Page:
Nov 9, 2020 - Economy & Business

P.S. Economic polls are bad, too

Illustration of binoculars with broken lenses
Illustration: Aïda Amer/Axios

This week America witnessed a forecasting failure of almost unprecedented magnitude. October's unemployment rate came in at 6.9%, after dozens of the best-paid and most experienced economic forecasters in the world had predicted the number would come in at 7.7%.

Why it matters: Those forecasters had literally millions of data points of information to go on, and have had ample experience with unemployment releases, which come out like clockwork on the first Friday of every month. But there will be no great post-mortem about why they got the number so wrong.

  • Forecasts, by their nature, are often wrong, even with reliable inputs and well-calibrated models. Wall Street understands this and has long learned to live with it.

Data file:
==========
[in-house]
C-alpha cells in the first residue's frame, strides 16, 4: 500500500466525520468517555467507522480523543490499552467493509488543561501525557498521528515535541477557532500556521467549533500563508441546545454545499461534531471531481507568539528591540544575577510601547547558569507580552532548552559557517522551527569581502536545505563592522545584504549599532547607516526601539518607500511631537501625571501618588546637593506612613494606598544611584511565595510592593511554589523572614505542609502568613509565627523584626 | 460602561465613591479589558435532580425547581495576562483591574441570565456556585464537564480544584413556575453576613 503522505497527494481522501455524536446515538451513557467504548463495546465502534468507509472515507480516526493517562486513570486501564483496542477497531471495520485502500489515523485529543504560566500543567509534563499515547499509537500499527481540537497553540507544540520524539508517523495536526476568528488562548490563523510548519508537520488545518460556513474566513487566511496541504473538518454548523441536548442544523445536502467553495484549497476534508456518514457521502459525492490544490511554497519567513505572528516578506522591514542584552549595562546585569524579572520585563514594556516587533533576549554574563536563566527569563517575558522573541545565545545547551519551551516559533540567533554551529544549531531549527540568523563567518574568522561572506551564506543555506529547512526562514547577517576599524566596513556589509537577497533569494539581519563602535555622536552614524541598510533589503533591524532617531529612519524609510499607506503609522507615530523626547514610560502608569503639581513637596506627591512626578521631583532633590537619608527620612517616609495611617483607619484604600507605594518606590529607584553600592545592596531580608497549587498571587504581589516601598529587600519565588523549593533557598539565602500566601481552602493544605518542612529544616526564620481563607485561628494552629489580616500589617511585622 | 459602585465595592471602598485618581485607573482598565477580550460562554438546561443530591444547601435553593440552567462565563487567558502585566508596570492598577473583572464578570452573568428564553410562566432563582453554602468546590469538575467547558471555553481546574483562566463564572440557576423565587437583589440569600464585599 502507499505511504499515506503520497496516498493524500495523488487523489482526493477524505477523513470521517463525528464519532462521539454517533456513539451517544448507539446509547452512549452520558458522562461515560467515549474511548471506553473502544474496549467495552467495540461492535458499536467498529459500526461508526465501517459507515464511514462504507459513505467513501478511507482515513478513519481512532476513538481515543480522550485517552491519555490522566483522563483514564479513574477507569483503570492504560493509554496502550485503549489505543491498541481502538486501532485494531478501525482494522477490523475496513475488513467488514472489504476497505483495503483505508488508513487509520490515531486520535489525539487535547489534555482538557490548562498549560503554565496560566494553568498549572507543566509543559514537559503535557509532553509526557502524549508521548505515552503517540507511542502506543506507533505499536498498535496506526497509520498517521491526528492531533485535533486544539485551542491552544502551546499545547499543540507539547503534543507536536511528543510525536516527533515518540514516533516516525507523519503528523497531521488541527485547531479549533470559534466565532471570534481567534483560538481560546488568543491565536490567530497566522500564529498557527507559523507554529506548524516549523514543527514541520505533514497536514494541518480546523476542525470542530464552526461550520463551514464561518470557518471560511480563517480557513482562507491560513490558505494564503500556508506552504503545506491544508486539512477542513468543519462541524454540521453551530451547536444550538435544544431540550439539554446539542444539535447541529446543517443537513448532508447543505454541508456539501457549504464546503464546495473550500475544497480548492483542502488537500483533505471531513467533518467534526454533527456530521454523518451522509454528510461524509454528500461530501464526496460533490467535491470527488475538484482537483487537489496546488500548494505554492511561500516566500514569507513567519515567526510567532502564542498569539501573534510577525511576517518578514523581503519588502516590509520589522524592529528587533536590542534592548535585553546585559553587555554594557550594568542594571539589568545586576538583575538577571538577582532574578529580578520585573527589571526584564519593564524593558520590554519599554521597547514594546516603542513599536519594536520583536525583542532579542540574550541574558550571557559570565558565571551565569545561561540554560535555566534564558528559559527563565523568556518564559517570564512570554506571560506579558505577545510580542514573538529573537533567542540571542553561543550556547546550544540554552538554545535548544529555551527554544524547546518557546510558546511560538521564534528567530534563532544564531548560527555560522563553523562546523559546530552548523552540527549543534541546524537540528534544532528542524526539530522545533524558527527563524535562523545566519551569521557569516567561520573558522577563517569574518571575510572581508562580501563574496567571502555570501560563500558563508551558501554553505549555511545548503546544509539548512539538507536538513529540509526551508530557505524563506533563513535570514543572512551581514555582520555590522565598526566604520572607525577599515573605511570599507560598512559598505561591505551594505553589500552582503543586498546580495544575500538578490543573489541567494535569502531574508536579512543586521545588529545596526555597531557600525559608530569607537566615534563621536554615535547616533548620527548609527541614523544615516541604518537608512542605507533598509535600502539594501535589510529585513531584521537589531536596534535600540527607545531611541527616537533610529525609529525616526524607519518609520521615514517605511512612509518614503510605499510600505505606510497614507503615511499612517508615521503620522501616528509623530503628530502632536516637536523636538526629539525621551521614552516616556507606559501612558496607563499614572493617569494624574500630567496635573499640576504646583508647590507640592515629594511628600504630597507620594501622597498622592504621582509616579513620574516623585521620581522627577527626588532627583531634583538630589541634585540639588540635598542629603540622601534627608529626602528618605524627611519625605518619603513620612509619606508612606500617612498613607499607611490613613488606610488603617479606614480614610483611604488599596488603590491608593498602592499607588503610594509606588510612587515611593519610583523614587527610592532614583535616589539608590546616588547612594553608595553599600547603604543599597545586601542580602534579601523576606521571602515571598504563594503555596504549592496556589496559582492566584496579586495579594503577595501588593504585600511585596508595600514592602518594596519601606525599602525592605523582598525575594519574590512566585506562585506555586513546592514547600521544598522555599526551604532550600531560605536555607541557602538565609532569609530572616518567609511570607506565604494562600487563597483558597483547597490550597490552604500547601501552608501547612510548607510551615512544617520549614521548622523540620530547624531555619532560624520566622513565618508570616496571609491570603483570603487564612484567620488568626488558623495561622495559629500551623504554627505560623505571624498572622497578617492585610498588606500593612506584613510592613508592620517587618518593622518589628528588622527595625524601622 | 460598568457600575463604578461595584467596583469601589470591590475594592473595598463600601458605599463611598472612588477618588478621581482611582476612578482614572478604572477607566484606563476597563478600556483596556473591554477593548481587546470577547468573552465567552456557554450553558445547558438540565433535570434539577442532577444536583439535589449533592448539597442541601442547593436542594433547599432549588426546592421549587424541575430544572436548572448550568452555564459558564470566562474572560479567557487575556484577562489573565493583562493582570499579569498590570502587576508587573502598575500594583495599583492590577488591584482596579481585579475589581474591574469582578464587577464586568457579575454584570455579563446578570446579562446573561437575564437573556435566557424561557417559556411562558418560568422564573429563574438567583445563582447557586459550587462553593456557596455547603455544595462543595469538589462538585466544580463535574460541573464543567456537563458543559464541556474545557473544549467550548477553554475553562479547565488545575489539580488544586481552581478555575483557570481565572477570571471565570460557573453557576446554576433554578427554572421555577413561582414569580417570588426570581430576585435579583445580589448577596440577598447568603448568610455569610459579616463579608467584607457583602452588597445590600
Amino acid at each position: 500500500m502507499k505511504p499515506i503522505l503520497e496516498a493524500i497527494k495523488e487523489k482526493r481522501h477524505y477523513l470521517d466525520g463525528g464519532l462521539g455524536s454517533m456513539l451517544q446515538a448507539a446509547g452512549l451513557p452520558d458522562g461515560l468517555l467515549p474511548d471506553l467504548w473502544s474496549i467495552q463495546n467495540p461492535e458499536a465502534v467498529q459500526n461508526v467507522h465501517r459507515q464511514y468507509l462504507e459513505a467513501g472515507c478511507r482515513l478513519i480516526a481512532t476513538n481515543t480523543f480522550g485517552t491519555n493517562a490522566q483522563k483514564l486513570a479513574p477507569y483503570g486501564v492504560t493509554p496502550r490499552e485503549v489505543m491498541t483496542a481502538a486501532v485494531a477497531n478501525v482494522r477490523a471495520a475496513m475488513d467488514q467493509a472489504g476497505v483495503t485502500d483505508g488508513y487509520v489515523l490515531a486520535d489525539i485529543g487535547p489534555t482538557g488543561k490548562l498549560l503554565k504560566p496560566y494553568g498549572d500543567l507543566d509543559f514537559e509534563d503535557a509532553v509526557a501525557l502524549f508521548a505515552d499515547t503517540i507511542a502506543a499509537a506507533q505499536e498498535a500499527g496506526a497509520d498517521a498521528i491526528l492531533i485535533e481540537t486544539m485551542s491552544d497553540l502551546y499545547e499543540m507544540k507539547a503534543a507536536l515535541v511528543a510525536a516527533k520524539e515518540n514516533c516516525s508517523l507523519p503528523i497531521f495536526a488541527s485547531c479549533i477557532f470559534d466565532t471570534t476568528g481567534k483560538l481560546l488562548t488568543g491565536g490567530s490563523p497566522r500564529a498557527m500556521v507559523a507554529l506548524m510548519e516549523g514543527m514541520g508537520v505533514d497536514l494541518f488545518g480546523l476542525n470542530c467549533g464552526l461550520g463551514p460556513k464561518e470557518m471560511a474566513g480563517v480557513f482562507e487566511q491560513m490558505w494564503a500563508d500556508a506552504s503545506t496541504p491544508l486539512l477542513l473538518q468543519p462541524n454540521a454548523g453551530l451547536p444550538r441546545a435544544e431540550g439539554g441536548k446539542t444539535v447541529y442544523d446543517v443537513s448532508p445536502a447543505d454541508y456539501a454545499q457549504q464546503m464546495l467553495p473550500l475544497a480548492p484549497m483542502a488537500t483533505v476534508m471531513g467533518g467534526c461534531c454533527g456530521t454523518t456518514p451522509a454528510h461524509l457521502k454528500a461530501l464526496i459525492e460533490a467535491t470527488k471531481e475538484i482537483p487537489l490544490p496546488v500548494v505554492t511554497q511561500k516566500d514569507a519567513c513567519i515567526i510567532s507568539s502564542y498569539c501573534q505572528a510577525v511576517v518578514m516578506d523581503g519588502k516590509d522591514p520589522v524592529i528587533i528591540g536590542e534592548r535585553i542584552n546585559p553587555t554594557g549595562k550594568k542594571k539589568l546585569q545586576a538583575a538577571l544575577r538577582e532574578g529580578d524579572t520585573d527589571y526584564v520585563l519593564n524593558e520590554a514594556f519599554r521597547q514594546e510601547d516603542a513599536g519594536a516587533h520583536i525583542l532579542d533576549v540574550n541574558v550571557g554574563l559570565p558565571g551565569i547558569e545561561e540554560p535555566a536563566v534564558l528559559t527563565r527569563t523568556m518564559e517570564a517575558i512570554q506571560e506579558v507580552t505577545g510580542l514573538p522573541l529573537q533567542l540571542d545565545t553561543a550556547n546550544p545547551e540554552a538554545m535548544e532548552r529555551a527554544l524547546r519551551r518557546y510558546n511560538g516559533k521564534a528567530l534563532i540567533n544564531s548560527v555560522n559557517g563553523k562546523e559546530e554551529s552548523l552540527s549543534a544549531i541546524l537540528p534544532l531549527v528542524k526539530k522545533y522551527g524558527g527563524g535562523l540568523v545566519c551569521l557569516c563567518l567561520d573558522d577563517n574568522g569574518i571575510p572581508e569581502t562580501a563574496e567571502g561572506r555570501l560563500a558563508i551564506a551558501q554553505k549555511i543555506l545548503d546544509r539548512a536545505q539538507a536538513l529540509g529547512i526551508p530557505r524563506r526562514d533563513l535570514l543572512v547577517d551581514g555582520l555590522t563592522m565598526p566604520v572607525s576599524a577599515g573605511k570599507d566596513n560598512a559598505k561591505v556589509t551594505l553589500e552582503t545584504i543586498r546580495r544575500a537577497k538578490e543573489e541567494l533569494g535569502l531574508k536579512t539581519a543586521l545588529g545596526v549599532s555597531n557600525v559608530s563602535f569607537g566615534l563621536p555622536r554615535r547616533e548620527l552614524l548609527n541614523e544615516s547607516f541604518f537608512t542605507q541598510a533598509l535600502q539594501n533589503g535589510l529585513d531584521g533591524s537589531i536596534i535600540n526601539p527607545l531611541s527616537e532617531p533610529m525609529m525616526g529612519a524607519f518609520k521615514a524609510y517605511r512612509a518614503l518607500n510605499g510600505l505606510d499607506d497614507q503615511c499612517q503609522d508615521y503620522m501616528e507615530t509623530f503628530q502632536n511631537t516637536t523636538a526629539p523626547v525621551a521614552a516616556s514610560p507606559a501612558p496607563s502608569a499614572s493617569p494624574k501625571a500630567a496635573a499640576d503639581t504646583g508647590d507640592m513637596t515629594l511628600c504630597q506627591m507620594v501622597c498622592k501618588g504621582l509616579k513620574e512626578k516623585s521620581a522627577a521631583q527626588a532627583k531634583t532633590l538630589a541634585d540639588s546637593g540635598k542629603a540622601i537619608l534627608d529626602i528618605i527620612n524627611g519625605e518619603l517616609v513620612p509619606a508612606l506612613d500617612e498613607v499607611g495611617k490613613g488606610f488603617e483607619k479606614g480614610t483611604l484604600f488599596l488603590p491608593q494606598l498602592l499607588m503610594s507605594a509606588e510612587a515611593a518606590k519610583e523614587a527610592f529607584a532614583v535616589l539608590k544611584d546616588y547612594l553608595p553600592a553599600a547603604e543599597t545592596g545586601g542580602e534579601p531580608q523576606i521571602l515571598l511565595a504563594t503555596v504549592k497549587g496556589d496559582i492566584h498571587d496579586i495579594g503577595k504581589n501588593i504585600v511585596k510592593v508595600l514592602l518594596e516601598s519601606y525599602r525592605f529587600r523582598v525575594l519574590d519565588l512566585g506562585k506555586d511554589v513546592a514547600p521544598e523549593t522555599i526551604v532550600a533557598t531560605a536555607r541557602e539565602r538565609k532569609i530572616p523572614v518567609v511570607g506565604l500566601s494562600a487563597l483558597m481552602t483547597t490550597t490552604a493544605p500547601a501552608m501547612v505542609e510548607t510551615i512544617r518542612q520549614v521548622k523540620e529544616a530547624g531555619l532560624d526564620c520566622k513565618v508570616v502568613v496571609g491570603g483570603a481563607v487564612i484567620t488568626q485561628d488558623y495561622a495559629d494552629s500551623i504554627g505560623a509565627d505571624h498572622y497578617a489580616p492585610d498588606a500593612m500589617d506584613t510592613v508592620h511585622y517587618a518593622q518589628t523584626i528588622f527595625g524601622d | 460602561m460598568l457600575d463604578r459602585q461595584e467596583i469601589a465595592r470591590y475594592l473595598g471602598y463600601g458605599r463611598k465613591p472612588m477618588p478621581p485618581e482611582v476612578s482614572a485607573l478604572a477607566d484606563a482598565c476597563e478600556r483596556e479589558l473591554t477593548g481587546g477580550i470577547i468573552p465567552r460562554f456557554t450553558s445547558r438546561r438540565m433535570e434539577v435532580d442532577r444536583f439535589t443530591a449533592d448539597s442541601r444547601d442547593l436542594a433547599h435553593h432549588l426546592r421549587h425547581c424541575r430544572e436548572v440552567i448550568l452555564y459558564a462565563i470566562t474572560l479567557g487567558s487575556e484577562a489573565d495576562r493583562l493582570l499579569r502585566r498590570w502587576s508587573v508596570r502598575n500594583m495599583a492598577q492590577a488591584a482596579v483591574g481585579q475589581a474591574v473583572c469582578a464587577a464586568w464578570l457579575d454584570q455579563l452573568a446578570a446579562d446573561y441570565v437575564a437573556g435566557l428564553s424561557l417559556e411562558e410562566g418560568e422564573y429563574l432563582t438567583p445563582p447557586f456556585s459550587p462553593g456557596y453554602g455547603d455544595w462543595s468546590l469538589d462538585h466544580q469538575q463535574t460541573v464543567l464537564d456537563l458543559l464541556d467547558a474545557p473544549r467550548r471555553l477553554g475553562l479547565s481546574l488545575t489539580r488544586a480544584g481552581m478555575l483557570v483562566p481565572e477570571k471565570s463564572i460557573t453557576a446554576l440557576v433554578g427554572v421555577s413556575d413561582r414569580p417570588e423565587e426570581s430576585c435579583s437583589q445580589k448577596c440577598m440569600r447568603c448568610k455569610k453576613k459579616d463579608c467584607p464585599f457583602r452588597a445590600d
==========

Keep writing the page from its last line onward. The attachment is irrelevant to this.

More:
• In the case of presidential election polling, the inputs are much less reliable and the models can only be roughly recalibrated once every four years. That makes electoral forecasts extremely unreliable — an uncomfortable fact that almost no one in the media has really grappled with.

The bottom line: Americans will always latch onto whatever polls they can find, desperate to find a narrative during the long months of campaigning. But we'd be better off ignoring them entirely.

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